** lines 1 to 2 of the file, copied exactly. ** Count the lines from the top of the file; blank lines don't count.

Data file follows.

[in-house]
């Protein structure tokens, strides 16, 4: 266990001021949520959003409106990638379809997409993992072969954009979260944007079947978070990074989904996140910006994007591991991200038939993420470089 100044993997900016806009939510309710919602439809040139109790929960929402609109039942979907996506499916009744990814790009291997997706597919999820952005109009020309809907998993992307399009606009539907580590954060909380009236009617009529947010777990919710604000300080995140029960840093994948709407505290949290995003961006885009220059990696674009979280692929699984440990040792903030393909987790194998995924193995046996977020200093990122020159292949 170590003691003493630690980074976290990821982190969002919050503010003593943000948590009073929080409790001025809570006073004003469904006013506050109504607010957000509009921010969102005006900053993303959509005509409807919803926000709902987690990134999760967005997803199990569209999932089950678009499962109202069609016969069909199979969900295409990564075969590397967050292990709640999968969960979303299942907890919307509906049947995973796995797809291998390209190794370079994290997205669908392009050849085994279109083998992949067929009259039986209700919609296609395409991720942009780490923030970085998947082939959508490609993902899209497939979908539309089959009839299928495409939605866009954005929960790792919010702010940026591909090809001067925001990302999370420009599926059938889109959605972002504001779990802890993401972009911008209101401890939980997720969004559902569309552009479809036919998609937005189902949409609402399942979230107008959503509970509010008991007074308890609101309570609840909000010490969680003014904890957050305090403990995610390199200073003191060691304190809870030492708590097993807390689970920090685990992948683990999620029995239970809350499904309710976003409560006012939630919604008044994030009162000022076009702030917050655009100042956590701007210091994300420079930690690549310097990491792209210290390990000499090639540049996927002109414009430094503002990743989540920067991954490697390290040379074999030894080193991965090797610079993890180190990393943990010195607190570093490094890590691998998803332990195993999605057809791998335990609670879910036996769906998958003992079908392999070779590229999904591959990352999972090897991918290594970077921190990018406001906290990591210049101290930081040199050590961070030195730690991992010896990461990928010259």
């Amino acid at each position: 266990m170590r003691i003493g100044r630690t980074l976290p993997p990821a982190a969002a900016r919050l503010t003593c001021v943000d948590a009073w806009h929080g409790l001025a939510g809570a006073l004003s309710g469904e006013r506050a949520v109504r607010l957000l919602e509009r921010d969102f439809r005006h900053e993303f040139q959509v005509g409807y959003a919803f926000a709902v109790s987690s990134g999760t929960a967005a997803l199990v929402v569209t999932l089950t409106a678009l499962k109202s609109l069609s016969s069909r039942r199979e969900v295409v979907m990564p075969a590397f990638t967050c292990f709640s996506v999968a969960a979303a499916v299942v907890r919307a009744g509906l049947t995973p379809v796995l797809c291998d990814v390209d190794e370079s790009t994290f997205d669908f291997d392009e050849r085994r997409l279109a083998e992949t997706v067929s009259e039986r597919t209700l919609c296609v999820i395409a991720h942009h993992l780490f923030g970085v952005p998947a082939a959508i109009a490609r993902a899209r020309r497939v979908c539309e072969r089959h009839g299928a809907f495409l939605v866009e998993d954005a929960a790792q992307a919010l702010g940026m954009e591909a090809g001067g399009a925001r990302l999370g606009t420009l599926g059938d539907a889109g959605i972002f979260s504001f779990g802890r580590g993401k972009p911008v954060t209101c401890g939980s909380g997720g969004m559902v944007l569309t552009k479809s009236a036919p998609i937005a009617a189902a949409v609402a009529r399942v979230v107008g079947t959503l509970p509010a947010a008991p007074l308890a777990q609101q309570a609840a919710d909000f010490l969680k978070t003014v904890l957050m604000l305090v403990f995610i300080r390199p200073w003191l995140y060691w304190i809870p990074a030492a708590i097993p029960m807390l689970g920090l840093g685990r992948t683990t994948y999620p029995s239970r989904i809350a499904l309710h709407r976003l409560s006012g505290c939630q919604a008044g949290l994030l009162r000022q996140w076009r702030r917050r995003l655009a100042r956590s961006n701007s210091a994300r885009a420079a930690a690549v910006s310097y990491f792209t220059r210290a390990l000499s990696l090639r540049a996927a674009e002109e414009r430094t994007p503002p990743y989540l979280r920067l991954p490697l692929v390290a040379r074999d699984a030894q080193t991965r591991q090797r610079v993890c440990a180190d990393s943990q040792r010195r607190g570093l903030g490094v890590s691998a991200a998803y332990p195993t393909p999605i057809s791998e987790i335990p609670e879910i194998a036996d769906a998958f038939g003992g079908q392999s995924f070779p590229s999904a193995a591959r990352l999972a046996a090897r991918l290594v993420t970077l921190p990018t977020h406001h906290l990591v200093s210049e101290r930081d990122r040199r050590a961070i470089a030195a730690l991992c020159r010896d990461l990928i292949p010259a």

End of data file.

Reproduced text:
[in-house]
């Protein structure tokens, strides 16, 4: 266990001021949520959003409106990638379809997409993992072969954009979260944007079947978070990074989904996140910006994007591991991200038939993420470089 100044993997900016806009939510309710919602439809040139109790929960929402609109039942979907996506499916009744990814790009291997997706597919999820952005109009020309809907998993992307399009606009539907580590954060909380009236009617009529947010777990919710604000300080995140029960840093994948709407505290949290995003961006885009220059990696674009979280692929699984440990040792903030393909987790194998995924193995046996977020200093990122020159292949 170590003691003493630690980074976290990821982190969002919050503010003593943000948590009073929080409790001025809570006073004003469904006013506050109504607010957000509009921010969102005006900053993303959509005509409807919803926000709902987690990134999760967005997803199990569209999932089950678009499962109202069609016969069909199979969900295409990564075969590397967050292990709640999968969960979303299942907890919307509906049947995973796995797809291998390209190794370079994290997205669908392009050849085994279109083998992949067929009259039986209700919609296609395409991720942009780490923030970085998947082939959508490609993902899209497939979908539309089959009839299928495409939605866009954005929960790792919010702010940026591909090809001067925001990302999370420009599926059938889109959605972002504001779990802890993401972009911008209101401890939980997720969004559902569309552009479809036919998609937005189902949409609402399942979230107008959503509970509010008991007074308890609101309570609840909000010490969680003014904890957050305090403990995610390199200073003191060691304190809870030492708590097993807390689970920090685990992948683990999620029995239970809350499904309710976003409560006012939630919604008044994030009162000022076009702030917050655009100042956590701007210091994300420079930690690549310097990491792209210290390990000499090639540049996927002109414009430094503002990743989540920067991954490697390290040379074999030894080193991965090797610079993890180190990393943990010195607190570093490094890590691998998803332990195993999605057809791998335990609670879910036996769906998958003992079908392999070779590229999904591959990352999972090897991918290594970077921190990018406001906290990591210049101290930081040199050590961070030195730690991992010896990461990928010259």